Dwarka Explorations Click Here

Dwarka on the west coast of India, is a well known ancient port, now believed to have been submerged. The excavations carried out during 1979 in the Dwarkadhish Temple Complex revealed three temple remains. In all, eight settlements can be distinguished at Dwarka.

Click Here The first settlement made in the 15th century B.C. was submerged or washed away and so also the second one made in the 10th century B.C. After a long gap the third settlement was made in the 1st century B.C./A.D. as suggested by the Red Polished Ware and copper coins known as Karshapanas. It is during this phase that Temple I, was built. The lime-plastered surface of its stone masonry still retaining a few lines of red ocher painting suggests that the plinth was open to view above the then working level. After the first temple was destroyed the second temple came to be built on the ruins of the first. When the second temple was also destroyed, the third temple was built in the 9th century. It was perhaps in the 12th century a storm-wave blew away the roof leaving only the walls and plinth. The fourth temple came into existence soon after. The present temple of Dwarkadhish is the fifth in the series. Temples I to V represent respectively settlements III to VII and the modern town is the eighth settlement at Dwarka. It is this sequence finding of which led to present explorations at Dwarka.

A marine archaeologist has to gather as much information as possible from literary sources and oral tradition before selecting a site for excavation. He has to visualise the plan and extent of the submerged city and salient features, if any.

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During 1983-1992 underwater archaeological explorations have been carried out almost every year in Dwarka waters. The successive underwater investigations off Dwarka in about 4 to 12 m water depth have revealed the presence of a number of submerged stone building blocks such as remains of wall, pillar and bastion and also stone anchors of various types like three-holed, prismatic and triangular were noticed in various places. SDDE and SCUBA systems were used for the underwater exploration along with ‘Aquazepp’ the underwater scooter. The survey boats were chartered and were equipped with underwater camera, underwater TV system and airlift equipments for exploration and excavation.

At Dwarka approximately 9,80,000 sq. m area was explored between the water depth of 3 to 12 m off Samudranarayana Temple. Diving operations were undertaken in various locations covering 8 zones of detailed investigations. The important findings were documented mainly with still photography, underwater video filming and underwater drawings. The position of the objects were fixed with the help of sextants. The Geophysical survey equipment also used in Dwarka waters for survey purposes.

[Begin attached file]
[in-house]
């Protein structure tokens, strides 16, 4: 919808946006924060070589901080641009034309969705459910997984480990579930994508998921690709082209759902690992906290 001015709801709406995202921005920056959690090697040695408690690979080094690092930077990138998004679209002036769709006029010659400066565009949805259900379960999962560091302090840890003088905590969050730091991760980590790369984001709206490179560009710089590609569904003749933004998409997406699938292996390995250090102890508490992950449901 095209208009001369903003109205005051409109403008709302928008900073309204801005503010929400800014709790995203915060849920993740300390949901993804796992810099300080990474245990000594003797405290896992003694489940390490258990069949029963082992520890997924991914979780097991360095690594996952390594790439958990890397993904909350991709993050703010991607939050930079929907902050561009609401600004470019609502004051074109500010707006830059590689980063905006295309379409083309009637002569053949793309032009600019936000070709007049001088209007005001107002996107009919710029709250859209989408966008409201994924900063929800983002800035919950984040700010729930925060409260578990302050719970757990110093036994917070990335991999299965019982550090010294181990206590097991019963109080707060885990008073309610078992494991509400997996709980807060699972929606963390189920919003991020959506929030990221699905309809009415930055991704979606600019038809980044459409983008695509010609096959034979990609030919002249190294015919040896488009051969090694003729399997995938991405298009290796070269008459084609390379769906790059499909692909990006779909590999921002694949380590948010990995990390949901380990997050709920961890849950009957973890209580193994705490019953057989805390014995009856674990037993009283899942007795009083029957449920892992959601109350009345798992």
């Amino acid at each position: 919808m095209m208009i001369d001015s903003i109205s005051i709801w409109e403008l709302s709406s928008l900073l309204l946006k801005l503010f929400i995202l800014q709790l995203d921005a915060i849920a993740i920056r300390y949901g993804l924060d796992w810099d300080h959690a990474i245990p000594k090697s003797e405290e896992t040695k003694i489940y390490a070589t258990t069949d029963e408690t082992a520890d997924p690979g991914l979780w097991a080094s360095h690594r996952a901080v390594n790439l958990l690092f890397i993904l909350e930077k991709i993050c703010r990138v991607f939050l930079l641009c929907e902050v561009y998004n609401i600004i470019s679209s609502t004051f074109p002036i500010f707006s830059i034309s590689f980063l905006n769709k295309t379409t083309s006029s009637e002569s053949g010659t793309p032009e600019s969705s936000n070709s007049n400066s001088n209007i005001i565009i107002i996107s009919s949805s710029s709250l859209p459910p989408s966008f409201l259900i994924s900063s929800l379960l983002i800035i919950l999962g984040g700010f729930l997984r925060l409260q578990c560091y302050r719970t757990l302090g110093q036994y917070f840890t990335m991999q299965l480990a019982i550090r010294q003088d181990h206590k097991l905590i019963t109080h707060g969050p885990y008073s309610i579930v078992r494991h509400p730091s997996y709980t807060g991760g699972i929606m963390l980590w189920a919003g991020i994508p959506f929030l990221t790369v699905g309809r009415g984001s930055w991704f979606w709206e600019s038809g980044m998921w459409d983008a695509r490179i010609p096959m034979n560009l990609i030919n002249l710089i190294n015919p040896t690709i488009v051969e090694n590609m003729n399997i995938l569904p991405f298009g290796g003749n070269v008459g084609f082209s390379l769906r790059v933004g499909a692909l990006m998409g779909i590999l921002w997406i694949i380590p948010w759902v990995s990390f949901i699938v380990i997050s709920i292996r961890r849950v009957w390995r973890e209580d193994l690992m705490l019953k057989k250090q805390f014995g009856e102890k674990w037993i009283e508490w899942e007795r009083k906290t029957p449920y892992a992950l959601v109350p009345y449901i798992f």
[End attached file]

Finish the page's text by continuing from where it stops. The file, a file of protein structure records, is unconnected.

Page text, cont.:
Click HereThe onshore explorations nearby Bet Dwarka revealed the presence of Late Indus seal depicting 3 headed animal, earthen vessel inscribed in the characters of Indus-Brahmi transition phase of about 1500 B.C. and the large quantity of pottery similar to Lustrous Red Ware bowl and the Red Ware dishes, dish-on-stand, perforated jar and in curved bowls which are datable to 1600-1500 B.C. in Dwarka, Rangpur and Prabhas.

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Among antiquities which are crucial to dating and determining the cultural sequence of submerged cities of Dwarka and Bet Dwarka are the Late Indus type seal, chert blades, an inscribed votive jar, 3-holed stone anchors, a stone-mould, an Olpin with loop-handle and a sprinkler-neck in pottery are important. The chronological sequence proposed on the basis of the antiquities can be corroborated by distinct ceramic wares.

A small rectangular seal (20 x 18 mm) of conch shell with a perforated button at the back was found in trench UW6 of Bet Dwarka. A composite animal motif representing the short horned bull, unicorn and goat are engraved in an anticlockwise direction.

Click Here A votive pottery vessel inscribed in post-Harappan script analogous to Semitic script. The inscription read Mahagachashah pa (mahakachashah-pa) meaning ‘Sea Lord; Protect’ in Old Indo-Aryan-Iranian language.

Preliminary underwater explorations off Somnath were carried out during 1992 and 1995. The surveyed area falls into 3 zones, where diving operations were undertaken at 15 locations. The findings were a three-holed triangular stone anchor and a three-holed prismatic stone anchor measuring in length about a meter and a one holed circular stone object similar to that found in Dwarka. The findings were documented. The positions of objects were fixed with the help of GPS System and plotted on map.